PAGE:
With affluent customers in the United States and China, the biggest brands again grew rapidly. Analysts predict that LVMH, Hermès and Kering, owner of Gucci, will generate more revenue this year than before the pandemic, according to data from Refinitiv.

In contrast, smaller brands like Burberry have struggled to regain momentum and some, including Ferragamo and fellow Italian Tod’s, are expected to take another year or two to recover, prompting some analysts to point them out. as potential buyout targets.

Burberry has grown in line with the industry in recent quarters and is not losing market share relative to the overall market, said Erwan Rambourg, analyst at HSBC. But its growth rate is slower than that of big brands like Dior and Louis Vuitton.

Revenue growth “remains subdued at a crucial time in the history of the turnaround,” wrote UBS analyst Zuzanna Pusz, adding that Burberry may have to “spend a lot more to boost” sales as well as reset margins.

Small brands like Burberry have struggled to regain momentum after the pandemic hit sales © John Sibley / Reuters

Burberry’s profit before interest and tax margins hovered around 16% before the pandemic, against 20 for Kering and more than 30% for Hermès and the fashion and leather goods division of LVMH which houses Louis Vuitton.

Creative overhaul

Part of the difference can be explained by the product mix: Burberry relies more on ready-to-wear sales than its competitors who derive most of their revenue from higher-margin leather goods. This makes it more exposed to the vagaries of trends and vulnerable to discounts.

“With fashion, there is complexity to manage, you need different sizes, to manage inventory and outlets, and the wholesale component,” said HSBC’s Rambourg. “If something doesn’t sell, you can’t just keep it and try to sell it again later, like you can with a purse or a wallet. “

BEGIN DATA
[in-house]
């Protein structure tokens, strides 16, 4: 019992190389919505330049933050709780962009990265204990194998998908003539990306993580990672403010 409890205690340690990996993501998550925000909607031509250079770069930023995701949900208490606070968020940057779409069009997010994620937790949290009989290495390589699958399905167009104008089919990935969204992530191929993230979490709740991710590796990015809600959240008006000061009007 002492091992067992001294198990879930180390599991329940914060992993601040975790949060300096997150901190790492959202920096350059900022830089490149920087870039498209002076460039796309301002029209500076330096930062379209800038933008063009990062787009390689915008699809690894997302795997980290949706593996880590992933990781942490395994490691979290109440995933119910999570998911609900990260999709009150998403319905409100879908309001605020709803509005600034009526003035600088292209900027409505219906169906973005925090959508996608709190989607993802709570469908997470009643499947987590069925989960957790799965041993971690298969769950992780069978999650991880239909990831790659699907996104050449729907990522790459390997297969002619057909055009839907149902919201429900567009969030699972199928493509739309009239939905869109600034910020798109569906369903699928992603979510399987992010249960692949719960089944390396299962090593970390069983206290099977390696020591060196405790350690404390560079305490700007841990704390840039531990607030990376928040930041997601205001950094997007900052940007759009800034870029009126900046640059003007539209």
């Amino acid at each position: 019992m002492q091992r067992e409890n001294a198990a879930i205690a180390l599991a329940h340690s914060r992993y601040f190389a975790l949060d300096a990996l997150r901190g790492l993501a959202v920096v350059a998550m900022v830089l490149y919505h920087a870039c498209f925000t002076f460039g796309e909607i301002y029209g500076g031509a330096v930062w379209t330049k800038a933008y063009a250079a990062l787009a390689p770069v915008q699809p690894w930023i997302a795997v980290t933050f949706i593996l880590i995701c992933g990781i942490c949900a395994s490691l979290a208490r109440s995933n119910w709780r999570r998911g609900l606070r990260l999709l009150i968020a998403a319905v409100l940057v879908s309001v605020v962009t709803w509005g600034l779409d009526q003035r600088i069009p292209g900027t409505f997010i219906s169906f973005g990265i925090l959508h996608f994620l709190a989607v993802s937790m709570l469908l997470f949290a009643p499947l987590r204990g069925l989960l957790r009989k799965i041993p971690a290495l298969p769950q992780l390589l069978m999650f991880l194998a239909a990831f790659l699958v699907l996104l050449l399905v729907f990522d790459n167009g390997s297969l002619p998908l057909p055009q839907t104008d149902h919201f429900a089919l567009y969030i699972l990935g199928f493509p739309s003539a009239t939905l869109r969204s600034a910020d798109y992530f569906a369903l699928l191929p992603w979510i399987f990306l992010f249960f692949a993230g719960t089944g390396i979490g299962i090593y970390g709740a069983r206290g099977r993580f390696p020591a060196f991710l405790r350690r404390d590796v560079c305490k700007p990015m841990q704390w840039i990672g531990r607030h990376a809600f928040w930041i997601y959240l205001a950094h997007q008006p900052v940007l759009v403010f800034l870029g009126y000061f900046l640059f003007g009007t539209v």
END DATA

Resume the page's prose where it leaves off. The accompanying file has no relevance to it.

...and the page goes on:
Since joining in 2017, Gobetti has made the expansion of leather goods a key focus to drive growth and profits. Creative Director Tisci revamped the brand’s handbags, tote bags and clutch bags to focus on five key models, including the Olympia. Burberry has also improved the quality of its products by bringing more in-house manufacturing after acquiring one of its leather goods suppliers in Italy in 2018.

During his tenure, Burberry’s stock price rose about 25 percent, topping a 3 percent decline for the FTSE 100 but trailing the industry leader’s 200 percent rise for LVMH.

But Burberry still has a ways to go to be seen by consumers as a top luxury brand given that its prices are often lower than those of its competitors, analysts say. More work is needed to clean up distribution, eliminate discounts and improve product quality, while designs must appeal to new customers, especially in China.

These tasks will fall to the next head of Burberry.

Burberry officially began the search on Monday. As part of its usual succession planning, the board has already identified potential candidates and aims to appoint a new CEO within the next six months, according to a person familiar with the matter.

Another top 20 shareholder told the FT he did not anticipate any recruiting problems. “Given the good fundamentals and the dynamics of the business, we would view Burberry as a very attractive hand of cards for any new CEO,” the person said.